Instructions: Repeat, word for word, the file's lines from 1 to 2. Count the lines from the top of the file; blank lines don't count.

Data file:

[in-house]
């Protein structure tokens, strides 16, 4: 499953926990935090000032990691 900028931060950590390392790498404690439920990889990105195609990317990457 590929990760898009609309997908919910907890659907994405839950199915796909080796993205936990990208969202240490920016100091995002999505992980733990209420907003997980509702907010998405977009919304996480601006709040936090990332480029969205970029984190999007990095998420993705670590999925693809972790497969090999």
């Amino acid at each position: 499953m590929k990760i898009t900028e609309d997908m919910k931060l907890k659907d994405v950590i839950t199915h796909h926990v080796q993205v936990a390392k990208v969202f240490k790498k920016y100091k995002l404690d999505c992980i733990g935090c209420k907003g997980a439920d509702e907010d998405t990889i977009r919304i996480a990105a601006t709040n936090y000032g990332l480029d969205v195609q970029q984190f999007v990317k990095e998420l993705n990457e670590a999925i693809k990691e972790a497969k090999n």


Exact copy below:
[in-house]
């Protein structure tokens, strides 16, 4: 499953926990935090000032990691 900028931060950590390392790498404690439920990889990105195609990317990457 590929990760898009609309997908919910907890659907994405839950199915796909080796993205936990990208969202240490920016100091995002999505992980733990209420907003997980509702907010998405977009919304996480601006709040936090990332480029969205970029984190999007990095998420993705670590999925693809972790497969090999």